• Speaking of Mauna Kea, spectacular new photos of the planet Uranus taken from the Keck II Observatory were unveiled Monday at a meeting of the American Astronomical Society’s Division for Planetary Sciences. Since Uranus takes 84 years to orbit the sun, suffice it to say space observation has evolved considerably since the last time astronomers got a good look at the icy blue planet.
  • With fluctuating oil prices and a challenging economy, both public and private sector organizations are turning to alternative work environments such as telecommuting, flex time, work at home and four-day workweeks to ease the pain to their bottom lines and their employees’ wallets. That includes the Hawaii state government, which is piloting a four-day work week. Information Technology, or IT, is key to making it work.

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Bytemarks Cafe – Episode 10 – Oct. 8, 2008

This week, we speak with Anderson Le of the Hawaii International Film Festival about “Metal Samurai.” Then, we’re joined in the studio by Lisa Gibson and Mike Hamnett to discuss the state of the tech industry in Hawaii, as profiled in a comprehensive report just released by the Hawaii Science and Technology Council.

It’s pledge week at Hawaii Public Radio, so if you enjoy Bytemarks Cafe and want to support tech reporting in Hawaii, please do consider making a donation online or by calling (808) 941-3689. Be sure to mention Bytemarks Cafe!

  • The Senate last month passed SB 1492 which would require the U.S. Federal Communications Commission to issue an annual report on the availability of broadband access across the U.S., instead of the current law, which requires the FCC to issue a report “regularly.”
  • Hawaii’s emerging life-sciences industry received its first comprehensive check-up in a report released last week by the Hawaii Science & Technology Institute. The institute surveyed 10 tech-based sectors in the life sciences arena, finding them anchored in agriculture as well as in traditional drug discovery.
  • Aqua Engineers, a Kauai company located in Kalaheo, has been awarded a $229-million contract to take over the government-owned sewer systems on U.S. Army bases on Oahu and run them for the next 50 years. 
  • A five-person startup here in Honolulu is looking to harness natural wind power to generate electricity — but not in the way you might expect. Humdinger Wind Energy is the brainchild of Shawn Frayne, who envisioned a new way to get power from wind after studying the famous collapse of the Tacoma Narrows Bridge in 1940.

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Bytemarks Cafe – Episode 8 – Sept. 24, 2008

Bytemarks Cafe - 9/24/08This week after the news, we speak with Laurie Gerber, Board member of the Association for Machine Translation in the Americas, who tells us about an upcoming Machine Translation conference. Then, we’re joined in the studio by Rob Farrow to discuss social networks, online identity, OpenID, and Chi.mp. This week’s song pick is inspired by Chi.mp: “Code Monkey” by Jonathan Coulton.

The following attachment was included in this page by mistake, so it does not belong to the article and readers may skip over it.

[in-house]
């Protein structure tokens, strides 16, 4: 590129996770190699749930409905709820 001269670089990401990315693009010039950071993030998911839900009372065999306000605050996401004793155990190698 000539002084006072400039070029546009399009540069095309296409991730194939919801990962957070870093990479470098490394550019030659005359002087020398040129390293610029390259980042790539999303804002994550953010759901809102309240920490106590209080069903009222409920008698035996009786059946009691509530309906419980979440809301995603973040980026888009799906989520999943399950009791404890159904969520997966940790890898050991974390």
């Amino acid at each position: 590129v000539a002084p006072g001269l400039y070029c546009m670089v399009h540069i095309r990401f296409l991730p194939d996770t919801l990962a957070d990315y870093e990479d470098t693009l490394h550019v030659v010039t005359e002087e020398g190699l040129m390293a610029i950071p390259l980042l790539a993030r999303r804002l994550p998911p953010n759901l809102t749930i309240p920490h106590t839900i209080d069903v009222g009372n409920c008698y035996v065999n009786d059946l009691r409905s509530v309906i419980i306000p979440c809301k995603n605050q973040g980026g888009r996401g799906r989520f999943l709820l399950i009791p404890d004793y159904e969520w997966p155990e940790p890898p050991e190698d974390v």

In the News…

  • A team of astronomers has identified the least luminous galaxy known, but found it is surprisingly massive. Using the Keck Observatories up on Mauna Kea, Marla Geha, an assistant professor of astronomy at Yale University along with her colleague Josh Simon at the California Institute of Technology, has observed about half of the two dozen dwarf satellite galaxies that orbit the Milky Way.
  • At the University of Hawaii, chemists traded their lab coats for surf shorts, breaking out of the lab to test their theories on the waves. UH chemistry professor Robert Liu and his colleagues found that local surf spots provided ideal conditions to study photochemical reactions, and by building a special boogie board with a test-tube mounted in it, they were able to use the sun’s rays to make variants of vitamin A.
  • Dana Slaymaker of Resource Mapping Hawaii developed a camera system that can map thousands of acres by airplane with images so detailed that tree leaves can be identified. The development of this technology is expected to revolutionize conservation work in Hawaii and around the world.
  • Increasing demand and a changing climate have led to the collapse of several once-rich fisheries around the world, and many are still in danger. Regional overfishing can lead to extinctions of native fish species, and in the long term, huge shortfalls in the food supply for millions. Around the world, policymakers, environmentalists, and fishermen have been searching for a solution. And a university of Hawaii economist — along with colleagues at the University of California at Santa Barbara — say one controversial solution may have merit.

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Bytemarks Cafe – Episode 7 – Sept. 17, 2008

Bytemarks Cafe - Sept. 17, 2008This week in the studio, we speak with Sid Savara who’s helping to organize “Startup In A Weekend.” Then, we discuss online health care with Fred Fortin, Senior Vice President who oversees strategic policy development, legal affairs, privacy and security at Hawaii Medical Service Association, Ido Schoenberg, Chief Executive Officer of American Well, and Nate McLemore, Senior Director of Microsoft’s Health Solutions Group, talks about Microsoft Health Vault.

In the News…

  • At an IEEE meeting last week at the Hilton Waikaloa on the Big Island of Hawaii, the Very High Throughput study group put the final touches to a proposal calling for the creation of a task group to carry forward the work of crafting a new Giga Bit wireless LAN standard.
  • A University of Hawaii physics professor has suggested that aliens could be sending signals by tweaking the brightness of stars. Professor John G. Learned proposed in the latest issue of New Scientist that “a sufficiently advanced civilization” may use “Cepheid variable” stars as beacons to transmit information throughout the galaxy and beyond.
  • The Hawaii State Department of Agriculture was recognized as one of the winners in the second annual RFID Excellence in Business Awards. TechInsights and RFID Revolution announced the winners at a formal ceremony on the opening day of the RFID World 2008 event at the MGM Grand in Las Vegas last week. The awards recognize companies and innovators whose products or implementations demonstrate the benefits of RFID or radio frequency identification technology.
  • An Air Force crew has performed the first known after-dark landing in Antarctica using night vision goggles. The mission was part of Operation Deep Freeze, which is commanded by the U.S. Pacific Command’s “Joint Task Force Support Forces Antarctica” and headquartered at Hickam AFB. The massive plane landed in complete darkness, guided only by reflective cones seen through night-vision goggles, proving that the C-17 can access McMurdo Station, Antarctica during times of the year previously only flown for emergencies.